The IRS will never:

  • Initiate contact with taxpayers by email, text or social media to request personal or financial information.
  • Call taxpayers with threats of lawsuits or arrests.
  • Call, email or text to request taxpayers’ Identity Protection PINs.

Helpful hint in case your identity has been compromised: The IRS recommends that if you suspect you are a victim of identity theft, continue to pay your taxes and file your tax return, even if you must file a paper return.



Paw Print


Greetings from Chief Randazzo!

Holy smokes, it’s been a busy year already! On January 21, 2023, we hosted the Betty White Birthday Bash, and successfully placed 12 of our residents. From February 9 to February 15, Bissell Pet Foundation sponsored adoption fees for their Adopt Your Valentine campaign and we homed 16 animals.  And on Saturday, February 11, we hosted our Tailgate Adoption event, where five animals claimed their families. We were thrilled that one of our longer term residents, Duke, was adopted on his 100th day in the shelter. You can see Duke’s happy home-going on our Tik-Tok channel.

We still have quite a few residents looking for their forever homes, including some Anatolian Shepherd mix puppies. If you’re interested, please visit our Adoptions page for answers to our frequently asked questions, and then go to our Petfinder page.

If you can’t bring a new family member into your home on a permanent basis but would like to support our mission, there are several other ways to help:

  • Donate through the Macomb County Animal Welfare Fund. We also maintain a wishlist on Amazon if you would like to donate specific items.
  • Foster a pet. Provide a temporary home. It relieves some of the stress animals feel while they’re in a shelter. And knowing that our residents are in loving, if temporary, homes. Need more information? You’ll find it and an application on our Foster page.
  • Volunteer. We can always use more helpers. Get more information about volunteering as well as the volunteer application on our Volunteer page. You’ll get a lot of love from our residents and appreciation from our staff, as well as a behind the scenes look at what we do.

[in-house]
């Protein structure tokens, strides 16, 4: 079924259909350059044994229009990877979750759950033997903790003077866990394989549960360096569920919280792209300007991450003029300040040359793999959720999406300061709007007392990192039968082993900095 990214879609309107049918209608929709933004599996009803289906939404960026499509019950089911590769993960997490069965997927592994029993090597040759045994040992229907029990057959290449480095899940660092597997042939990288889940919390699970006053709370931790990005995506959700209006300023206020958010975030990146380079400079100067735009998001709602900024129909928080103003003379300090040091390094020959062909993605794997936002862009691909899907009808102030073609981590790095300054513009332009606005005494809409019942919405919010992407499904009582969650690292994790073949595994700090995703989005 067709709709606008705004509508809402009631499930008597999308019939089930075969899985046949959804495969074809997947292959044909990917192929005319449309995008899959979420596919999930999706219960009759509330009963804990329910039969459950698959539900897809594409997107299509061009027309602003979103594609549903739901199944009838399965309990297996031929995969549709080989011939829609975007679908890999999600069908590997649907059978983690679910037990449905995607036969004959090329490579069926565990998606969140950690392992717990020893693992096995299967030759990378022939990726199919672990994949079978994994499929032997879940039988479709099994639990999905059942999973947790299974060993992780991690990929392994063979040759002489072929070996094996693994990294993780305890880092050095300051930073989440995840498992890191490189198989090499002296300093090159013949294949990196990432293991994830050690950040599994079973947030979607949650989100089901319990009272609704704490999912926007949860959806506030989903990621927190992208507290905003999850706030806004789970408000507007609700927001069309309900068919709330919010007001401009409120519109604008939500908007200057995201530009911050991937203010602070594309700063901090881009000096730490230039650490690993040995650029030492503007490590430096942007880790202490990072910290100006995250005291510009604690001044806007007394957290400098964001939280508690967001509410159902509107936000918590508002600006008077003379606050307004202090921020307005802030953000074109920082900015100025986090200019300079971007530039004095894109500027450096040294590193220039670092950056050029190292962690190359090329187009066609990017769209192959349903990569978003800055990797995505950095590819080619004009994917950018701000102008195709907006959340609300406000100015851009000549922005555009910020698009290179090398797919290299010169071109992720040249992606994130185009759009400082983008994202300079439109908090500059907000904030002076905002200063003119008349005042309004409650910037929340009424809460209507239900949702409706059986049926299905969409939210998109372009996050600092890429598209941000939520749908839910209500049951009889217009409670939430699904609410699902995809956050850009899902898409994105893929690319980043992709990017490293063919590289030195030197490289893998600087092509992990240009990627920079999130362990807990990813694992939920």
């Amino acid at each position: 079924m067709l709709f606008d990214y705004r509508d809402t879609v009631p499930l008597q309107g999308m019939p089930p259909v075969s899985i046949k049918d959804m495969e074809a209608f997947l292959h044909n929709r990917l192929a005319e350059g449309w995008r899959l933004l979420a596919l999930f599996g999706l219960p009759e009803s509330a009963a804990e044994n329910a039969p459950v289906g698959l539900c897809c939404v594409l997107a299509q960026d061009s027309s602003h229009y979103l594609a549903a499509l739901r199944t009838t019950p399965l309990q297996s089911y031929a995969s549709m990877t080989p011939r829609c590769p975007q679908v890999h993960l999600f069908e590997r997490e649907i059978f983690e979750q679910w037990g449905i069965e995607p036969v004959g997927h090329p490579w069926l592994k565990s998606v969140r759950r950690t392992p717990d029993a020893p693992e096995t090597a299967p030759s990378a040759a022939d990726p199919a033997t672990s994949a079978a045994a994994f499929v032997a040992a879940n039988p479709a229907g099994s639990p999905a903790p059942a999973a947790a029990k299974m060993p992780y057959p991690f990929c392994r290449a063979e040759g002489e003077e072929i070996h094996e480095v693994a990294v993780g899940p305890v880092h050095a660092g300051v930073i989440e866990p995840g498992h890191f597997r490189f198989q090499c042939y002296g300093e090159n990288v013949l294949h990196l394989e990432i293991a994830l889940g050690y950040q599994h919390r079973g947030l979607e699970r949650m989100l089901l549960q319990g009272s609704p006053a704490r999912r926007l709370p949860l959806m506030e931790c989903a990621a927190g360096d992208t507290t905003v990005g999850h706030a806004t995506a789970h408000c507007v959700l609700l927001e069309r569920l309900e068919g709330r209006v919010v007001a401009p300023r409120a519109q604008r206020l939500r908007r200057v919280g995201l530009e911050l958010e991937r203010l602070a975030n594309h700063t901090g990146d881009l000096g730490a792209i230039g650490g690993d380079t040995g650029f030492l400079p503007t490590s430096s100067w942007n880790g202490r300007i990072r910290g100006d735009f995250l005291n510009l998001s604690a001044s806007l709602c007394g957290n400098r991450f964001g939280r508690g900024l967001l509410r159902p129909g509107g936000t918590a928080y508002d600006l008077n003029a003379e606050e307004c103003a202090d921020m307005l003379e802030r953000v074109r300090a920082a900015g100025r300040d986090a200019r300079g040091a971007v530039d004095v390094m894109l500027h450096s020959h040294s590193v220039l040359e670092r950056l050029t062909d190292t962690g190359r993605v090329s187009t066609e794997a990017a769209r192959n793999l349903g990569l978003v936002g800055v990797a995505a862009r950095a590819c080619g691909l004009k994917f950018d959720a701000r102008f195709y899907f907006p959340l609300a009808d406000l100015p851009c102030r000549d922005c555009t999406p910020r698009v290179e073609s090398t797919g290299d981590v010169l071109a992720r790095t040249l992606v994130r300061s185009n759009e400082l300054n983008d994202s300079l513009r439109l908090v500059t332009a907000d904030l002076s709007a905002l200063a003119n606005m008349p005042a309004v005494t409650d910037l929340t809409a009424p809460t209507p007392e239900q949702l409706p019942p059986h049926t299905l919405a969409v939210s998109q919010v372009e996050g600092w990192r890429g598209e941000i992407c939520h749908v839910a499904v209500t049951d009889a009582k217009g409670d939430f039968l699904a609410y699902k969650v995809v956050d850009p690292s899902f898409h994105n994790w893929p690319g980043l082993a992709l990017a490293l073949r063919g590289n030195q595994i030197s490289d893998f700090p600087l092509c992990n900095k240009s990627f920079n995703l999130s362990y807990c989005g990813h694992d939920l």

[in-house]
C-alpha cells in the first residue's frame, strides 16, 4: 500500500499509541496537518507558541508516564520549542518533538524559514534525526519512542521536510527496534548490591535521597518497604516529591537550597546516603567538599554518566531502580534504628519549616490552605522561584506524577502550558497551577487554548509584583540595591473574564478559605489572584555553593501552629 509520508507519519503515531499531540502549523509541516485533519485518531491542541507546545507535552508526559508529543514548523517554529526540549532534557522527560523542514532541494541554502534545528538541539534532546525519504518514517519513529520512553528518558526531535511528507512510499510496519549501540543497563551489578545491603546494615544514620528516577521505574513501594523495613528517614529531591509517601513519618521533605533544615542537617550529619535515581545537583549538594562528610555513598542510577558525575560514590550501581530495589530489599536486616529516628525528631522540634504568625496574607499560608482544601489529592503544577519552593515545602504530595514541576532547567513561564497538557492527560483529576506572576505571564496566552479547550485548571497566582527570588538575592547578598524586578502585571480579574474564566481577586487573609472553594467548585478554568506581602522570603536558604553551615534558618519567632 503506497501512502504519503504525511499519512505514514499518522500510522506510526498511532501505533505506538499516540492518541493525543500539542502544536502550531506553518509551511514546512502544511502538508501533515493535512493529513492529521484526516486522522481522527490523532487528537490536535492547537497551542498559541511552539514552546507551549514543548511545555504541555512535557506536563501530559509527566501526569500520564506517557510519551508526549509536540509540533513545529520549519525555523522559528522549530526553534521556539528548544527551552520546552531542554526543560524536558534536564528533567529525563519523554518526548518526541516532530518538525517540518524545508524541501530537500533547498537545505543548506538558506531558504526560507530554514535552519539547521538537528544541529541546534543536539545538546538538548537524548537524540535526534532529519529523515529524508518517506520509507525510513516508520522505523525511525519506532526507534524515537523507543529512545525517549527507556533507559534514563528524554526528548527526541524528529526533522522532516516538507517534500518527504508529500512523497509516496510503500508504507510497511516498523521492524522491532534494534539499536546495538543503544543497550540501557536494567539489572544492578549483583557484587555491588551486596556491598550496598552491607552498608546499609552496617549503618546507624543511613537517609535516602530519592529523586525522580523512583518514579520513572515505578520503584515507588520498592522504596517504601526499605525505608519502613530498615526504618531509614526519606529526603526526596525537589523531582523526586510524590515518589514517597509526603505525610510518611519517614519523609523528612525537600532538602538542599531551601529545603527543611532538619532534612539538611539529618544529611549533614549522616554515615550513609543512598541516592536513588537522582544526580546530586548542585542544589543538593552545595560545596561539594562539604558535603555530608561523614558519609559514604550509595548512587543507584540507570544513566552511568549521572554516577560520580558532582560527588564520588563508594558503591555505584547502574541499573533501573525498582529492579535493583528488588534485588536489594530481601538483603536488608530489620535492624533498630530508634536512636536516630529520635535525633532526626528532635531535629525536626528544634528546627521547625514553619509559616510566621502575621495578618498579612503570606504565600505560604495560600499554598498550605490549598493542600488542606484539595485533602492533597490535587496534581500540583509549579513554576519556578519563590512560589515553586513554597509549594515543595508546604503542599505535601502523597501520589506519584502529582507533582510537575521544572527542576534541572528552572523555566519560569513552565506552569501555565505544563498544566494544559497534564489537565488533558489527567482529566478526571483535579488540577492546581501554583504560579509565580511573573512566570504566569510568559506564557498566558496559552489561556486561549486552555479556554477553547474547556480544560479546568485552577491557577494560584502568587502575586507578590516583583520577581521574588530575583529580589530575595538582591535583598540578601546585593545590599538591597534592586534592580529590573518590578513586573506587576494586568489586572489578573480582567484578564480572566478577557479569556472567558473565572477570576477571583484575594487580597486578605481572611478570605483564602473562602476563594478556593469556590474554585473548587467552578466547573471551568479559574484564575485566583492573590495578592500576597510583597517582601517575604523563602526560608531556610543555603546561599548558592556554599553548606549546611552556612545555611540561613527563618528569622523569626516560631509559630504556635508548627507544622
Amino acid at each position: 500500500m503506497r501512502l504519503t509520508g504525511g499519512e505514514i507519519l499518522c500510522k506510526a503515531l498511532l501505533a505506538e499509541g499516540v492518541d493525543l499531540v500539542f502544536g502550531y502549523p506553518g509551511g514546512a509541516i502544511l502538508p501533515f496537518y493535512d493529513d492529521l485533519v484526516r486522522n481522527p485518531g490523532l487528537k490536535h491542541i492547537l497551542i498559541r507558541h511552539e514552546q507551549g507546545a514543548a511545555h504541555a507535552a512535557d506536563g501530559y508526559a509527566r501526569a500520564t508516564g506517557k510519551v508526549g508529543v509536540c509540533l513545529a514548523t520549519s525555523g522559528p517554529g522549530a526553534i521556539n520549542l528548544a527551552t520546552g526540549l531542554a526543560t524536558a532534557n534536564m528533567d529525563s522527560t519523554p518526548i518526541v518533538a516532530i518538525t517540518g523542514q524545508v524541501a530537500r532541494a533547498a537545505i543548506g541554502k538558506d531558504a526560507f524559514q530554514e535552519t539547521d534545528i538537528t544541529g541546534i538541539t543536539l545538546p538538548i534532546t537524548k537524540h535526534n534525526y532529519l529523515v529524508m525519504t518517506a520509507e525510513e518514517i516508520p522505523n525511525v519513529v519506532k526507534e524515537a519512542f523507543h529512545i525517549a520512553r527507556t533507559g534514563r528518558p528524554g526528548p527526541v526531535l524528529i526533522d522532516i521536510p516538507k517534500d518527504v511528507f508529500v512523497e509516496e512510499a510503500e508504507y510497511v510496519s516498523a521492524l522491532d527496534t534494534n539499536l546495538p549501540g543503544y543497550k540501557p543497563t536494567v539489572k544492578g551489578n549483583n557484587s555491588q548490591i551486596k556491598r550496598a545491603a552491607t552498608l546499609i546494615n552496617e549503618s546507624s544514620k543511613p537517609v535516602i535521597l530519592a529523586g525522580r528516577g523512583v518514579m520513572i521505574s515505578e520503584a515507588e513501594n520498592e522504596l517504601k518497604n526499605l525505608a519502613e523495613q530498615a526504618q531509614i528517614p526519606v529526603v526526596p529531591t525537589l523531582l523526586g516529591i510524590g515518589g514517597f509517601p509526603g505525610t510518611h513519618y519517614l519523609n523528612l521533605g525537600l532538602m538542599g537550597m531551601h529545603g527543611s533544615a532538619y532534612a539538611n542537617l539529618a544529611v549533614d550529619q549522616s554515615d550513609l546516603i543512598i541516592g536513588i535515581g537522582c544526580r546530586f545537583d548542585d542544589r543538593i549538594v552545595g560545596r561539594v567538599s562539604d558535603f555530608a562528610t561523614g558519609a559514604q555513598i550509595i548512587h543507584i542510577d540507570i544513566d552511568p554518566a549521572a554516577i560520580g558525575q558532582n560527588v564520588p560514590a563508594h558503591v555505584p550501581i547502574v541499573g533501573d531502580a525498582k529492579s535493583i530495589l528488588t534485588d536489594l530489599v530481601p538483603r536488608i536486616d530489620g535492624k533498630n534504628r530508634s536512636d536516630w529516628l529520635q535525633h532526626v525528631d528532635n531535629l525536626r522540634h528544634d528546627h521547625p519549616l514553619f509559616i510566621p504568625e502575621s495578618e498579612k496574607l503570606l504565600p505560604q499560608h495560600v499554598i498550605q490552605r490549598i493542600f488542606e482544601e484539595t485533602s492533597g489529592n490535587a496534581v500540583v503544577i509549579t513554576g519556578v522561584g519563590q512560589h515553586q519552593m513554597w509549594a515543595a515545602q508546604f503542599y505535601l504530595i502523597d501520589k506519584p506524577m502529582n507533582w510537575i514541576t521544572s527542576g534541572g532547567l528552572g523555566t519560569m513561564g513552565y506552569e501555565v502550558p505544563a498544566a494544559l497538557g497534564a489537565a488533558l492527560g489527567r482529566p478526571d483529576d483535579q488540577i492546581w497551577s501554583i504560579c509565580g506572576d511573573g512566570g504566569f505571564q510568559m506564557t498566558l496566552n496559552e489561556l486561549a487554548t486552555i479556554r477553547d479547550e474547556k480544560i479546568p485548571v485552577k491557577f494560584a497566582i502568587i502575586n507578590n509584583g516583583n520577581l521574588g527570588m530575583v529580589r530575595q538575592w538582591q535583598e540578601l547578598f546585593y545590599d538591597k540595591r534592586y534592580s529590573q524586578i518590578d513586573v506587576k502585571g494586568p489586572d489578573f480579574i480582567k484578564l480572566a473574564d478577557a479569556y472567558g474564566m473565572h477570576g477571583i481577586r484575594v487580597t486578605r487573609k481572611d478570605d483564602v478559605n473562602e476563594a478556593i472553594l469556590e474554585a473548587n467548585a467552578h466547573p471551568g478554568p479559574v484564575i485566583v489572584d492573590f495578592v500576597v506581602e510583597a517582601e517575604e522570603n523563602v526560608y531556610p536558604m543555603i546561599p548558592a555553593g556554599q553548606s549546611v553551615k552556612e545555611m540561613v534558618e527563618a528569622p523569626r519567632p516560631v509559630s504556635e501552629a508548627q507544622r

If you’d like to see the business end of what we do but you can’t volunteer, you can watch our Youtube show, On Patrol with Animal Control. These episodes are a true reflection of what we do, and some of them show animals in distress, so when you sit down for an episode, please be prepared. Viewer discretion is advised.


Until next time!



Recipe Corner

Broccoli Cheddar Soup



  • 1 cup chopped onion
  • 1 cup shredded carrot
  • 1 1/2 teaspoons margarine or butter
  • 2 cups low-sodium broth (any type)
  • 2 cups chopped broccoli (fresh or frozen)
  • 1 cup nonfat or 1% milk
  • 1/4 cup flour
  • 1/2 cup shredded cheddar cheese (2 ounces)
  • 1/8 teaspoon pepper

Nutrition Facts

Serving size: 1 cup
Servings per container: 4
Saturated fat……………... 3g
Vitamin C……………….38mg


Wash hands and all food preparation surfaces.

  1. In a medium sauce pan over medium-high heat, saute onion and carrot in margarine or butter until onions begin to brown.
  2. Add broth and broccoli. Simmer until broccoli is tender, 5 to 7 minutes.
  3. In another container, slowly stir the milk into the flour until smooth. Stir the milk mixture into the soup.
  4. Bring to a boil and continue stirring until slightly thickened, 3-5 minutes.
  5. Add cheese and pepper. Heat over low heat until cheese is melted. Serve hot.
  6. Refrigerate leftovers within 2 hours.

Recipe provided by: Food Hero, Oregon State University Extension,

Download a PDF version